So in the end, while the prosecutors are trying hard, they will have little effect on the outcome.

Which means that, more than ever, it is up to you to keep yourself safe.

Just Sayin’.

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iPhone Hack Exposes Camera, Microphone, Texts, Even Passwords

When is a hack not a hack?  When an Israeli company sells it as a feature.  The company, NSO Group, sells the software, to governments among others.

The software allows the attacker to:

  • Control the camera
  • Listen to the microphone
  • Track the phone’s location
  • Intercept text messages
  • Intercept emails
  • Download the calendar data
  • Download your contacts
  • Record phone calls and messages from WhatsApp and Viper
  • Access iMessage, Gmail, Facebook, Skype and Line apps
  • And even extract passwords from the keychain

So much for iPhones being secure.

The software exploits three unknown or zero day bugs; Apple released patches for iOS 9 and iOS 10 beta this week.  iOS 9 users should be on version 9.3.5.

The attack is called Trident since it uses three zero day bugs.

It appears that governments used the software to target journalists and human rights workers.  Given this is a business for NSO, who knows who they went after.  I assume they had to sell many copies to stay in business.

The software gets loaded via text message.  YUP!  The attacker sends the victim a text message that looks like it came from The Red Cross or a news organization or even a tech company (Apple, perhaps).  If the user clicks on the link in the message, it is, as they say, game over.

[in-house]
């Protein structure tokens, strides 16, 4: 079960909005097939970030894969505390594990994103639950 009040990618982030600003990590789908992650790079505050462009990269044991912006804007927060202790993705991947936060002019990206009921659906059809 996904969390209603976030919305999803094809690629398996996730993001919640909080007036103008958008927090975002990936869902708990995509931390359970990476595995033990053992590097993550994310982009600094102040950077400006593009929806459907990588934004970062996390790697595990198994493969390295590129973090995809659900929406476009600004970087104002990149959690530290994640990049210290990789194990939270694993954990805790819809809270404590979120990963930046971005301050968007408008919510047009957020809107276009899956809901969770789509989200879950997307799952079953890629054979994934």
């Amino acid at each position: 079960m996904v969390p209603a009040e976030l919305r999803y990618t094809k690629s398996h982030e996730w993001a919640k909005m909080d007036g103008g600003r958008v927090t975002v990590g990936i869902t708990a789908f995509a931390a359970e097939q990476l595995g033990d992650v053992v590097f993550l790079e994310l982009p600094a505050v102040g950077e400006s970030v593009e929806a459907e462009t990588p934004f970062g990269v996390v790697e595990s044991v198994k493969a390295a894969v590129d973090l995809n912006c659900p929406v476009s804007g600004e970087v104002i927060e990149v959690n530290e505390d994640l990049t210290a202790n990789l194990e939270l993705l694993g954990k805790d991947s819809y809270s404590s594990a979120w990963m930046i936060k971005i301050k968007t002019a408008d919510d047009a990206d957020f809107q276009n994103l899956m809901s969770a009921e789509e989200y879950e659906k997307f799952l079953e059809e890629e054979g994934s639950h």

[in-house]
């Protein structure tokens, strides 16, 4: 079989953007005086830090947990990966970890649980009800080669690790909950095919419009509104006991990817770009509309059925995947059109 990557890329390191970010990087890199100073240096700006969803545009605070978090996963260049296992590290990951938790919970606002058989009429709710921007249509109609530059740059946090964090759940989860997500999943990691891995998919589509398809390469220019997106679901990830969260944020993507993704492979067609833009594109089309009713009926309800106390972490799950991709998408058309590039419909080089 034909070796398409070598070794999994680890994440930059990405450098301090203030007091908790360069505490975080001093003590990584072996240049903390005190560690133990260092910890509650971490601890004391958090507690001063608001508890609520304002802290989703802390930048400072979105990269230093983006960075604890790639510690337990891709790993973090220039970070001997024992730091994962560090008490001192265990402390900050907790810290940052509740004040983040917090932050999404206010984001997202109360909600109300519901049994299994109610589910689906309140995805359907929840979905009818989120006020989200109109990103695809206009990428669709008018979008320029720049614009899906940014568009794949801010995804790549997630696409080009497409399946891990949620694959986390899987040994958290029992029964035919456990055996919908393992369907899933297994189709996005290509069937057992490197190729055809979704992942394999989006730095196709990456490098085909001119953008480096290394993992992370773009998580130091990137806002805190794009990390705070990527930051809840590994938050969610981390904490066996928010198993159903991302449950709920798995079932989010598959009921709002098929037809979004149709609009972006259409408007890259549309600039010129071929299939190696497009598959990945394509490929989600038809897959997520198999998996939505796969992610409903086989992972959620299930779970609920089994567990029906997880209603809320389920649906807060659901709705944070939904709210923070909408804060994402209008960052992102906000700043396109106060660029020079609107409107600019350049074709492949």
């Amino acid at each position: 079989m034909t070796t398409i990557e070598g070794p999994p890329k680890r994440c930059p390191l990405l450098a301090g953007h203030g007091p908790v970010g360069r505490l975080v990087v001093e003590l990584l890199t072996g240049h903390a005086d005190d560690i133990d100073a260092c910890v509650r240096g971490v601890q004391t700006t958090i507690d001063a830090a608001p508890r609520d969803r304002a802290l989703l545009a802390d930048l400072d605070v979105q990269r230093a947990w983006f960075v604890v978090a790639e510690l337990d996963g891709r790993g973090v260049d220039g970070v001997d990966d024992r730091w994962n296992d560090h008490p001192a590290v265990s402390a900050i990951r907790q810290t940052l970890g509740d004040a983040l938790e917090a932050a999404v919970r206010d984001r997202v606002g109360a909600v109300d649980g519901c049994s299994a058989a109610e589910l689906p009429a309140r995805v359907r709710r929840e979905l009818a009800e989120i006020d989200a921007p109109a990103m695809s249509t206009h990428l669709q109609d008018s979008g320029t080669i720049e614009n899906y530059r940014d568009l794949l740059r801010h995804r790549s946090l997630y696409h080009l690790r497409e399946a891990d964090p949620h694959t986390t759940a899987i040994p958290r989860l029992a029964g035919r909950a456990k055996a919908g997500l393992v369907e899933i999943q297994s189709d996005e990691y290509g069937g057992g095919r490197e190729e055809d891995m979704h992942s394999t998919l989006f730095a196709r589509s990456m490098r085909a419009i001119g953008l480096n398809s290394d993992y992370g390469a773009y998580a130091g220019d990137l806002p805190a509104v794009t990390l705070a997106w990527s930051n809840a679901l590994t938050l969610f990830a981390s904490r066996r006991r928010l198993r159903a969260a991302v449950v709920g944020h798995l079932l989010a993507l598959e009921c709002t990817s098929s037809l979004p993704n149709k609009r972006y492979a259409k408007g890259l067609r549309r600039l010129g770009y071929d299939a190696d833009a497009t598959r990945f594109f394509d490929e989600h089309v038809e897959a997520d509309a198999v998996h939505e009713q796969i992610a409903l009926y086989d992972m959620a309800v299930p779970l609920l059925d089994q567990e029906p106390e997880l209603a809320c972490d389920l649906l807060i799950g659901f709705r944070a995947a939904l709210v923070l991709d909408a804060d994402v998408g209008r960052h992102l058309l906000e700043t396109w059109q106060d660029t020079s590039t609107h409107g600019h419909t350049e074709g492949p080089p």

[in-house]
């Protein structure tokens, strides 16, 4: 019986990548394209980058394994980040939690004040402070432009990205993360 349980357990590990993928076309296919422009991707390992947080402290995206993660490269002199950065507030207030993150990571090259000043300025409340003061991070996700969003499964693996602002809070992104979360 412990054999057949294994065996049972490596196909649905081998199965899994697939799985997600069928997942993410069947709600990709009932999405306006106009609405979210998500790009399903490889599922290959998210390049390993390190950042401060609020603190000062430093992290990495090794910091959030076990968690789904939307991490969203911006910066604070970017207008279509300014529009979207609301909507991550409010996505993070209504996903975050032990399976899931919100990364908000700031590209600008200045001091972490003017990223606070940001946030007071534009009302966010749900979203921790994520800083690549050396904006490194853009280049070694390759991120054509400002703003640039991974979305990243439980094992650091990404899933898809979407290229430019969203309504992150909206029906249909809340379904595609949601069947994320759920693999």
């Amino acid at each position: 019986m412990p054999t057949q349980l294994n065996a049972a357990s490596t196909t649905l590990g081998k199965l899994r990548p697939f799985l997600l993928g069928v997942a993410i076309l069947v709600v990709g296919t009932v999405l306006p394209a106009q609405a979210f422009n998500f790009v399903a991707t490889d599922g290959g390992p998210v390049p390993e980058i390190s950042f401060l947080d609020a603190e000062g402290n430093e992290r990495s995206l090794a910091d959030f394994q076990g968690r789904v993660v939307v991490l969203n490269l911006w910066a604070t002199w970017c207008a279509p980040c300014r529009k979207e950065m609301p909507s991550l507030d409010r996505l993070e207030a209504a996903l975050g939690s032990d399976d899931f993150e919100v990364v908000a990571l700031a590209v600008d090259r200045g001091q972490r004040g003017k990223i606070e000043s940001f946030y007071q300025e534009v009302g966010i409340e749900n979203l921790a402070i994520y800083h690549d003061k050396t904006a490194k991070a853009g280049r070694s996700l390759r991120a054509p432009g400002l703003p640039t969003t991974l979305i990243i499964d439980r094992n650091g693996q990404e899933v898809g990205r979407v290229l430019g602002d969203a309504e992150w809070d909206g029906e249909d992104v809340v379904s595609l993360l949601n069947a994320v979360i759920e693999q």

NSO pleaded ignorance, of course.  They say that their customers sign a piece of paper that says that they are going to use it legally.

Sure, we will work with that.  First, how would NSO ever know if they used it illegally.  Second, what would they do if they did know – sue the government.  No, the piece of paper is cover fire in case they get outed, like it appears that they did last week.

One interesting part of this story is that the software uses 3 zero day exploits.  That is like Stuxnet – which by the way, also came from Israel, supposedly.  Using three zero days at once is very risky because if you get outed you lose three very valuable assets, not just one or two.  And zero days are hard to come by.  At least we think they are.  Maybe not?!

So for all you iPhone users, install the patches right away.

Information for this post came from CNN.

 

[TAG:ALERT]